Keyhole garden plan (c) Ted Miears

Keyhole garden design (c) Deb Tolman

Keyhole garden cardboard (c) Deb Tolman

Keyhole garden design (c) Ted Miears

Find out more on Deb’s website and get her DVD, shot by videographer Ted Miear, which documents the entire process that you can do in one afternoon!  I thank Ted for his support on this segment. Long ago, he was a KLRU freelancer, who went on to launch his own video production company.

Finally, the garden events are gearing up, but here’s one for the whole family! From Sept. 22 – Nov. 18, head out to Barton Hills Farm in Bastrop for a corn maze, live music and more. Family fall fun, for sure!

Happy planning and planting until I see you next week!  Linda

Make a Fall Resolution to Get Growing!

It’s a sure sign that fall is really coming when Oxblood lilies bloom! Mine started showing up two weeks early near the  patio Turk’s cap, thanks to the bit of rain I got. We’re finally turning the corner, folks.

Oxblood lily with Turk's cap
So, that means it’s time to get a jump on holiday ornaments—at least for those who don’t wait until the last minute (I’m raising my hand). One that even a non-craft person like me can handle is the dried seed pods from butterfly vine (Mascagnia macroptera), Daphne’s Pick of the Week.

Butterfly vine seed pods as Christmas ornaments
She explains how to grow this drought-tough perennial for brilliant yellow flowers that bloom all summer to feed beneficial insects. When the green pods dry to brown, you’re ready to go.

Butterfly vine flowers and green seed pods
Now, here’s something truly fantastic with them and poppy seed pods. The artisans behind these creations just hit a landmark age: 10 years old!

butterfly vine crafts for kids
Thanks to Nina Matts and her friend Tylar for sharing, and to mom Maria Matts for sending along to inspire your little artists!

I bet many of you have seen this, due to the healthy population of black-margined pecan aphids, crape myrtle aphids and whiteflies.  Even other trees in my garden got hit this year. Thanks to Felicia Kongable for this picture of her blotchy pecan tree leaves affected by aphids. Daphne explains what is going on, why sooty mold then develops, and what to do about it.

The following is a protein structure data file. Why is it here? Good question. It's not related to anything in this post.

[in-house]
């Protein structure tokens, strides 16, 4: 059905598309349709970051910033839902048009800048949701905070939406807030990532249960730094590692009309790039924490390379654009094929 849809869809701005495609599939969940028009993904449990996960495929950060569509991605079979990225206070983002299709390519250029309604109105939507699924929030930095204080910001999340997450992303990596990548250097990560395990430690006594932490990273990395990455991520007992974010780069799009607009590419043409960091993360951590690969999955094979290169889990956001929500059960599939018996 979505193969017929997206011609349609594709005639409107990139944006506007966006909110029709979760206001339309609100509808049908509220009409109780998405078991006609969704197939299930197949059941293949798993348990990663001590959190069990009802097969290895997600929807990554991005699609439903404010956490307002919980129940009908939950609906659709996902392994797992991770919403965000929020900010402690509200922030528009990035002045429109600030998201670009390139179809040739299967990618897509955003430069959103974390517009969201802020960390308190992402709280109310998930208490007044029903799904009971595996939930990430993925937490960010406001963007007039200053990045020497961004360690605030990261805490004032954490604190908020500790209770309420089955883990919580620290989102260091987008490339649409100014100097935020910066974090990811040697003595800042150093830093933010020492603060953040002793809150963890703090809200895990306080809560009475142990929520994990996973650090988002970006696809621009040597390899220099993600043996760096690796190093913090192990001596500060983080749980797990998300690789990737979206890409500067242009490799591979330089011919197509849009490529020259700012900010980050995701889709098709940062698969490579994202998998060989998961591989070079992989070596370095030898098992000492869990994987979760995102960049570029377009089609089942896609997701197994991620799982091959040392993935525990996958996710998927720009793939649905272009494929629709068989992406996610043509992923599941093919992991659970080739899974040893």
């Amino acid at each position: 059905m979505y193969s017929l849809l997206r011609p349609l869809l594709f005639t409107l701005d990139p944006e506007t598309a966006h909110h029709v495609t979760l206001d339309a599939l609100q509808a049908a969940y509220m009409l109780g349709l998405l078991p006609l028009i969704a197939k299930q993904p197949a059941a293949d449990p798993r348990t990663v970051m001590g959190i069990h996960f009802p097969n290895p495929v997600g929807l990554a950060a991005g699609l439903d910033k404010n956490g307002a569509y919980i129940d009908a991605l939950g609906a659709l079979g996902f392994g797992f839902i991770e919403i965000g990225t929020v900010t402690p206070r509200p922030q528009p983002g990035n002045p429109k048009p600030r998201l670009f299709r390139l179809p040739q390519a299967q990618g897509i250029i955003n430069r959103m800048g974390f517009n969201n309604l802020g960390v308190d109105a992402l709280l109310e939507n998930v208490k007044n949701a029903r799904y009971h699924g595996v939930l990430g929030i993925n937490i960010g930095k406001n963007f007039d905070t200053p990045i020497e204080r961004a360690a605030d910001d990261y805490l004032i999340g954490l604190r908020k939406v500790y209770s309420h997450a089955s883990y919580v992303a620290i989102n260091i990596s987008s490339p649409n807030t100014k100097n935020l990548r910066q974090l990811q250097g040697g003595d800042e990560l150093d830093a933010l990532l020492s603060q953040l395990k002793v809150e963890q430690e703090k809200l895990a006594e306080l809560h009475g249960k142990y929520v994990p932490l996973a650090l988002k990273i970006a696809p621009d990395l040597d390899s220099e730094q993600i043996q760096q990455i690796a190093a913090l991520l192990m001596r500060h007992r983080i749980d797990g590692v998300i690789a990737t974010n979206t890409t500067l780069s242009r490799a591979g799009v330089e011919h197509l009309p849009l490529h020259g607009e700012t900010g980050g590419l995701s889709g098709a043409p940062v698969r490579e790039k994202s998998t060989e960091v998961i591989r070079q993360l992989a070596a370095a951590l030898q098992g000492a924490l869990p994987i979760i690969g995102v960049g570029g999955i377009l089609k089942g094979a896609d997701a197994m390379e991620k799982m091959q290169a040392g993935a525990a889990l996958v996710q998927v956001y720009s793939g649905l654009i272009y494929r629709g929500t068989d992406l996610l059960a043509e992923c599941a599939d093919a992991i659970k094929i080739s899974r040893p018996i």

Sooty mold on pecan leaves
My lamb’s ears and other plants suffered from sooty mold, the “byproduct” of insect honeydew secretions “raining” on them from the overhead crape myrtle. They’ve all recovered just fine.

Lamb's ears with sooty mold
My list of fall projects is longer than my arm, but here’s the site of one back-to-business coming soon.

linda project

I’m digging out the primrose jasmine and wayward passion vine (there’s tons more, so the butterflies are good) to build a new fall vegetable garden with 2 levels of 6×6 dry stack stone. It’ll be around 3 x 10; I’ll leave room between it and the turk’s cap.

That’s because it’s time to gear up for fall vegetable planting! This week, Tom joins Randy Jewart from Resolution Gardens for tips for your table.

Randy Jewart Resolution Gardens
Resolution Gardens started in 2009 as a project of Austin Green Art. Their motto is “Grow Food. We’ll Help.” to implement their mission to bring local organic food into everyone’s kitchen.

Resolution Gardens Austin Texas

They’ll build and plant it for you or just come give you a weekly hand.